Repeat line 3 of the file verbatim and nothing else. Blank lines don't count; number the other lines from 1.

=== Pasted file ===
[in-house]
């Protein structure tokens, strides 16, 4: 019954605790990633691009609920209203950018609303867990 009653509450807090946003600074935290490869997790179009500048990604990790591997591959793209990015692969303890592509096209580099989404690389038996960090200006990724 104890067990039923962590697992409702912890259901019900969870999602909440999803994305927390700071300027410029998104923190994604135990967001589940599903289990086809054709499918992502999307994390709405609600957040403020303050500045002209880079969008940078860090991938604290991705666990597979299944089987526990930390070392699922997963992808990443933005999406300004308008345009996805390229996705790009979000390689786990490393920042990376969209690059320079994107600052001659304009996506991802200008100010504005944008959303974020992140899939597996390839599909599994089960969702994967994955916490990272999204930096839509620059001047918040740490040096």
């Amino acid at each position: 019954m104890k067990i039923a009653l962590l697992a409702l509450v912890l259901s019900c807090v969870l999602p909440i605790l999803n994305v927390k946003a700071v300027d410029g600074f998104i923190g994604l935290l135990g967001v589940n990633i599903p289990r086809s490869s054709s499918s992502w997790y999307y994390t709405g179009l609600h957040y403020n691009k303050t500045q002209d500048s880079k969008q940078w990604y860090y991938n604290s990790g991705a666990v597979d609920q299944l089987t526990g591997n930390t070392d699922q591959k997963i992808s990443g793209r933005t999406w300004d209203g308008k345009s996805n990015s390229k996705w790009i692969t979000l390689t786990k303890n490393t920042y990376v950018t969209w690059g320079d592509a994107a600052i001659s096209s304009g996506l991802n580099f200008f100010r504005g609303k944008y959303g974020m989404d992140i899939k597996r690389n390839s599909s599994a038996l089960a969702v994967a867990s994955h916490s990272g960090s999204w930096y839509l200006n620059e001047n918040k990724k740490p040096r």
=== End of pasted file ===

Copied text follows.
């Amino acid at each position: 019954m104890k067990i039923a009653l962590l697992a409702l509450v912890l259901s019900c807090v969870l999602p909440i605790l999803n994305v927390k946003a700071v300027d410029g600074f998104i923190g994604l935290l135990g967001v589940n990633i599903p289990r086809s490869s054709s499918s992502w997790y999307y994390t709405g179009l609600h957040y403020n691009k303050t500045q002209d500048s880079k969008q940078w990604y860090y991938n604290s990790g991705a666990v597979d609920q299944l089987t526990g591997n930390t070392d699922q591959k997963i992808s990443g793209r933005t999406w300004d209203g308008k345009s996805n990015s390229k996705w790009i692969t979000l390689t786990k303890n490393t920042y990376v950018t969209w690059g320079d592509a994107a600052i001659s096209s304009g996506l991802n580099f200008f100010r504005g609303k944008y959303g974020m989404d992140i899939k597996r690389n390839s599909s599994a038996l089960a969702v994967a867990s994955h916490s990272g960090s999204w930096y839509l200006n620059e001047n918040k990724k740490p040096r």